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M/S. Shakti Tubes Ltd. Vs. State of Bihar & Ors. [2009] INSC 1169 (7 July 2009)

Judgment

IN THE SUPREME COURT OF INDIA CIVIL APPELLATE JURISDICTION CIVIL APPEAL NO. 172 OF 2007 M/s. Shakti Tubes Ltd. ..Appellant Versus State of Bihar & Ors. ..Respondents

Dr. Mukundakam Sharma, J.

1.     This appeal is directed against the judgment and order dated 22.02.2006, passed by the Patna High Court whereby the High Court partly allowed the appeal filed by the State of Bihar and others who are the respondents herein.

2.     M/s. Shakti Tubes Ltd.-the appellant as plaintiff filed a suit which was registered as Money Suit No. 153 of 1997 praying for a decree for payment of Rs. 38,13,480/- with pendente lite and future interest compounding at monthly rest at the rate of 24% per annum on the aforesaid decreetal amount till realization with costs of the suit. The trial court decreed the said suit with costs in favour of the appellant-plaintiff and ordered for payment of interest compounding at monthly rest at 24% on the decreetal amount of Rs. 38,13,480/-.

3.     Since the aforesaid decree was reversed by the High Court whereby the High Court while mentioning the decree for payment for Rs. 38,13,480/- reversed it to the extent of directing for payment of 9% interest per annum instead of 24% interest per annum, the present appeal is preferred by the appellant-plaintiff.

4.     In order to effectively deal with the rival contentions raised by the parties herein it would be necessary to state a few facts leading to the filing of the aforesaid suit by the appellant-plaintiff before the trial court.

5.     In the plaint filed by the appellant-plaintiff it was stated that the plaintiff is a company incorporated under the Indian Companies Act and registered as a Small Scale Industry in the Industries Department, Government of Bihar and that it entered into an agreement with the State of Bihar for supply of pipes at the rate of Rs. 174.95 paise. per metre subject to the terms and conditions mentioned in the tender paper. A supply order was placed by the respondent through Chief Engineer's letter No. 8956 dated 16.07.1992 2 with the appellant-plaintiff for making supply of the aforesaid pipes. It was mentioned in the said letter that 90% of the total value of the material received was to be paid after receipt of the material and the balance 10% of the value was to be paid within one month of the receipt of the material, after full verification of the same. It was a stipulation in the said agreement entered into between the parties that the payment would be made at the escalated rate applicable for the quantity of pipes supplied after such escalation come into force and that even in such cases other terms of payment would remain the same. It was alleged in the plaint by the appellant-plaintiff that they supplied the pipes as the per agreement to the concerned consignees, who duly accepted the pipes as per measurement, but the payment was not made. After some time, the payment was made at the rate of Rs. 190.48 paise per metre instead of actual escalated rate of Rs. 199.04 P. per metre. A sum of Rs. 38,13,480/- thus remained payable to the appellant-plaintiff which was withheld illegally by the respondents in respect of the goods supplied.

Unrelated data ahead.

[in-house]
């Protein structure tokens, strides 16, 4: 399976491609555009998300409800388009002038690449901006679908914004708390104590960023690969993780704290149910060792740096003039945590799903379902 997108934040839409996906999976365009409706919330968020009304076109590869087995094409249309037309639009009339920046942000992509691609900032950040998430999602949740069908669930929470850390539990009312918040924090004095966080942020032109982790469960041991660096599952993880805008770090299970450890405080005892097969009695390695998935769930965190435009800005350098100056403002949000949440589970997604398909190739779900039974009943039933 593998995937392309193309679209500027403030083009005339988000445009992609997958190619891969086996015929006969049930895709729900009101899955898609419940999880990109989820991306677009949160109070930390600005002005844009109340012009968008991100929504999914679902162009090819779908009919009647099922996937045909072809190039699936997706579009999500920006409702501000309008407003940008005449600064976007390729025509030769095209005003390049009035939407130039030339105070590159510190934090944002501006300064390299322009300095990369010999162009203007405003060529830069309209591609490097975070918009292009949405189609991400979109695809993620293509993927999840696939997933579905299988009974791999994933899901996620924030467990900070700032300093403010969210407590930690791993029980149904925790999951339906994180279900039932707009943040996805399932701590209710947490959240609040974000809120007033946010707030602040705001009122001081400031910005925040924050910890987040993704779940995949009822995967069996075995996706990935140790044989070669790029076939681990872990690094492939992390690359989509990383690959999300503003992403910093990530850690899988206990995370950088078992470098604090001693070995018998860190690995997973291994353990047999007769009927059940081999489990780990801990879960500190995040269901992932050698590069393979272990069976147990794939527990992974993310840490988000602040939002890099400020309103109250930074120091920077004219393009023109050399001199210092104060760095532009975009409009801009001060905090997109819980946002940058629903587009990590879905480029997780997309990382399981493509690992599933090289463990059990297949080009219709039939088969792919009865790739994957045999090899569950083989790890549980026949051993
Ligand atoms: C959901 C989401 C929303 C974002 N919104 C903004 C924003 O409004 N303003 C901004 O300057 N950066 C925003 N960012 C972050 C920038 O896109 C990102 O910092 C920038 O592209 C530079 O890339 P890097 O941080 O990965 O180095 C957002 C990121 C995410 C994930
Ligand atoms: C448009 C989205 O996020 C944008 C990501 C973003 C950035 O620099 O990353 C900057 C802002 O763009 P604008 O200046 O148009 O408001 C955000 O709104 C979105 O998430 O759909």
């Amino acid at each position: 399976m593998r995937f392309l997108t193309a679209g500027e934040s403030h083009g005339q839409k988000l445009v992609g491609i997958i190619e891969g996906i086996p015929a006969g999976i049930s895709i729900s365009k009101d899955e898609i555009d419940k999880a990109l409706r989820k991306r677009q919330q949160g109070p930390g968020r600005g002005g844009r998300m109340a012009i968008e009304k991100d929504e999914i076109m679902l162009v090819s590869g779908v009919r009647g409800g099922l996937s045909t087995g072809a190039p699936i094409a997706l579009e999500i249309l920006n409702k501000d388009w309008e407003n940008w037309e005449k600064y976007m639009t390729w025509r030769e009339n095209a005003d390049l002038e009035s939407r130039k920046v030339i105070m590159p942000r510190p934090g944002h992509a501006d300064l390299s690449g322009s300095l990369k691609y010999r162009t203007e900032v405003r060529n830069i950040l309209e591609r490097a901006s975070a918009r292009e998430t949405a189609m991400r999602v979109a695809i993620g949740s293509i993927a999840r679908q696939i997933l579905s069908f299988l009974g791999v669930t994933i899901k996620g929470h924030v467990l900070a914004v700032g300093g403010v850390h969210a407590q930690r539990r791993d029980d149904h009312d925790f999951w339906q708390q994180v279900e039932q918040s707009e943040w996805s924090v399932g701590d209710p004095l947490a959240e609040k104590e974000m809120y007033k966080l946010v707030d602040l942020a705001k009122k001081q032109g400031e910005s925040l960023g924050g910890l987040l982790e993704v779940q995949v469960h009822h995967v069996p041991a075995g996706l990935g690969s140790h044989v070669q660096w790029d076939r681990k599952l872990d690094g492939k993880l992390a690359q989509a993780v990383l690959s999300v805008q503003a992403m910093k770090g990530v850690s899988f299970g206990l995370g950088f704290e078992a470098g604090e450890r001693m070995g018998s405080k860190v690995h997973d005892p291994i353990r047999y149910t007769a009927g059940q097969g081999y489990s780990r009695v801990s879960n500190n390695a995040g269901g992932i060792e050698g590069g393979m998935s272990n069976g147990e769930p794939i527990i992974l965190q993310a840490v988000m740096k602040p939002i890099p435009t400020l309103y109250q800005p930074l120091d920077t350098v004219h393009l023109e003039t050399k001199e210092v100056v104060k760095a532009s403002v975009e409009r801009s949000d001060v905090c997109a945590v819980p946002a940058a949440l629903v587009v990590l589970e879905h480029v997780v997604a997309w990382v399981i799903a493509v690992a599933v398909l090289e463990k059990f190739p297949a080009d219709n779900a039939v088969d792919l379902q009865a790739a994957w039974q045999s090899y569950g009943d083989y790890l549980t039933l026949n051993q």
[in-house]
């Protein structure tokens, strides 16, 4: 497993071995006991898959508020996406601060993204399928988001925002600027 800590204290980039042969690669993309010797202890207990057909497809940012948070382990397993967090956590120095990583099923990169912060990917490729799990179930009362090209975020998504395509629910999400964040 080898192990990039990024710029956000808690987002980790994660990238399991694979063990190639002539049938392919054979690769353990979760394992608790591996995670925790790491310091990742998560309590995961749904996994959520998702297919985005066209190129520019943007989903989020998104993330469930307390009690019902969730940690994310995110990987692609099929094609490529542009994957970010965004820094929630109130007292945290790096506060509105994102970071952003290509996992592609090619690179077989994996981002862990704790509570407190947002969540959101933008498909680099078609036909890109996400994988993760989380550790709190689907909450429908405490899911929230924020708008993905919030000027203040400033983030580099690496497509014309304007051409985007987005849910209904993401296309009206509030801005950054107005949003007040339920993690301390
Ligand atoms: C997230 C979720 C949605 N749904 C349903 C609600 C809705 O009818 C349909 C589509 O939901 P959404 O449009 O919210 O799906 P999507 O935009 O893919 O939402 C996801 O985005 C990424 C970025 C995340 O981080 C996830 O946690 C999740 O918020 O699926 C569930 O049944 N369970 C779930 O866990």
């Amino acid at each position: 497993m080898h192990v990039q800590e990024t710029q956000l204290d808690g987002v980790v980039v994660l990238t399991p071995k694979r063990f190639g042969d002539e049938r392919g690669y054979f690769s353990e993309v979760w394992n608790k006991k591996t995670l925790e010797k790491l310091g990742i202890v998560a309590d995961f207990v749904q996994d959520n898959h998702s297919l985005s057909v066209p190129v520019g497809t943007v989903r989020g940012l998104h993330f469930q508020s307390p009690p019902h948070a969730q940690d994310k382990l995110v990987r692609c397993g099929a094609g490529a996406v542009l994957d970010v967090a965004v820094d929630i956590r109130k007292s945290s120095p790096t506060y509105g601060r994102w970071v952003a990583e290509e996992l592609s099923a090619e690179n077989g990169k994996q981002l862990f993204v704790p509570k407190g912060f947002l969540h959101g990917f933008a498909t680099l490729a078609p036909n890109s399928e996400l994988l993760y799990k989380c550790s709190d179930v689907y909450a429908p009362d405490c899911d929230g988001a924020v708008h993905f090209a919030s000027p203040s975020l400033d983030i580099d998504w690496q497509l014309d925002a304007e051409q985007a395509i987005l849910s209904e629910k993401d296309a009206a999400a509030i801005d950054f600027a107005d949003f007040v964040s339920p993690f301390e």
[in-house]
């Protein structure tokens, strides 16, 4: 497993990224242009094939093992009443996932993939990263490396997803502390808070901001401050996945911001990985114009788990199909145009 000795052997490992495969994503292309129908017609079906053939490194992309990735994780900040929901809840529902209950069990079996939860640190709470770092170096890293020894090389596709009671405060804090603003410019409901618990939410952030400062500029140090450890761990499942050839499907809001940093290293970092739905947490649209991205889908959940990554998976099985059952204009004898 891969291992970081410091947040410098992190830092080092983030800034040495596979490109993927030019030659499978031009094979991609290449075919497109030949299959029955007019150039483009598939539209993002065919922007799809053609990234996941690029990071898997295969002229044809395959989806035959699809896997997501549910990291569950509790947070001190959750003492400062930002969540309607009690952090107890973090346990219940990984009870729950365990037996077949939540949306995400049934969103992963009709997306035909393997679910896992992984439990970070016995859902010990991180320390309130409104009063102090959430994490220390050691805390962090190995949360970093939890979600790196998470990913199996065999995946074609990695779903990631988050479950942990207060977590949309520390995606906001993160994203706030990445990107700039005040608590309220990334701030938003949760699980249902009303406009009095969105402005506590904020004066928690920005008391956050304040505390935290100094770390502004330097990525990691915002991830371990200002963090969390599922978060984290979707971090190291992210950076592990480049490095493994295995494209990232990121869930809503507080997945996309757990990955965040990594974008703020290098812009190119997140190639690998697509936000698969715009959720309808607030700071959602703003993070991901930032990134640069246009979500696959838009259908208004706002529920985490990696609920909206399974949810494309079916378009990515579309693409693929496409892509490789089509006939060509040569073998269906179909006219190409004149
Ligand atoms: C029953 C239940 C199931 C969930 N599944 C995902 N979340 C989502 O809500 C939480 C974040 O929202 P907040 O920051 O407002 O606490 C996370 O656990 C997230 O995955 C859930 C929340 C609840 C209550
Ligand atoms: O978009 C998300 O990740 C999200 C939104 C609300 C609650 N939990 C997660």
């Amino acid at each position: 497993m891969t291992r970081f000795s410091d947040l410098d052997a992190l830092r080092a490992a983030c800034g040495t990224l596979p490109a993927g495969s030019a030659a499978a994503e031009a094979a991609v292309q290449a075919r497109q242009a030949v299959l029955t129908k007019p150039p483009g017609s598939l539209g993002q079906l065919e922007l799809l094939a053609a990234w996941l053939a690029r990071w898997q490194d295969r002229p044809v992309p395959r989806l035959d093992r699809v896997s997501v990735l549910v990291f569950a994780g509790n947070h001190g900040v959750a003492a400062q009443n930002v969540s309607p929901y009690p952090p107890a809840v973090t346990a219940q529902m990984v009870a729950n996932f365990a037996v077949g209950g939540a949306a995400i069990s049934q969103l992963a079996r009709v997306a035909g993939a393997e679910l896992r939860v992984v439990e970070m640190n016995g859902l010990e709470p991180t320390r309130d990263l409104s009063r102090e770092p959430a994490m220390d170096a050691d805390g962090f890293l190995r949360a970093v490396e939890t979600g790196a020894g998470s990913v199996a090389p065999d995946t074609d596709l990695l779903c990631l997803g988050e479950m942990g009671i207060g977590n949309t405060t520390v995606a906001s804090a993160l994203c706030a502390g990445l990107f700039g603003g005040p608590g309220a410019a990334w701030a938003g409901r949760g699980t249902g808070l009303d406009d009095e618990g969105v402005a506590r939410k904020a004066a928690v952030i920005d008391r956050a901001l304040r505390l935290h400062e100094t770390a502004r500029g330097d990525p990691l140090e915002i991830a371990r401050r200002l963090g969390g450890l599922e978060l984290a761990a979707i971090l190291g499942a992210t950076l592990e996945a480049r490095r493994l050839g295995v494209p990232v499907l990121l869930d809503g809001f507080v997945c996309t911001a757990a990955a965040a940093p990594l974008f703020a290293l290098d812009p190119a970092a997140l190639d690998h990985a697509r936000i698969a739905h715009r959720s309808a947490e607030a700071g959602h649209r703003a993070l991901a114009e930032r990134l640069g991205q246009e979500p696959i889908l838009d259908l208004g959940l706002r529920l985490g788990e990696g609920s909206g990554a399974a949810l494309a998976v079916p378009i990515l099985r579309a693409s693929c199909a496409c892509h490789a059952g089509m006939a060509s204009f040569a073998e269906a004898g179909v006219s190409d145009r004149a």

6.     Consequently, the appellant-plaintiff had to file a suit seeking for a decree for payment of the aforesaid amount of Rs. 38,13,480/- with interest compounding at monthly rest at the rate of 24% per annum on the aforesaid decreetal amount. The trial court passed a judgment and decree 3 dated 31.05.1999 in terms of the prayer made in the plaint decreeing for a payment of Rs. 38,13,480/- along with interest compounding at monthly rest at the rate of 24% per annum on the aforesaid amount with effect form 01.06.1993 till realization.

7.     The respondents herein being aggrieved by the aforesaid judgment and decree dated 31.05.1999 passed by the trial court filled an appeal in the High Court of Patna which was registered as First Appeal No. 8 of 2000.

The only issue raised in the appeal before the High Court was with regard to the decree for payment of higher interest than what the plaintiff was actually entitled to. The High Court considered the contentions of the parties and by its judgment and order dated 20.02.2006 directed that instead of compound interest with monthly rest at the rate of 24% per annum, the appellant-plaintiff would be entitled to simple interest at the rate of 9% per annum with effect from 01.06.1993 till realization.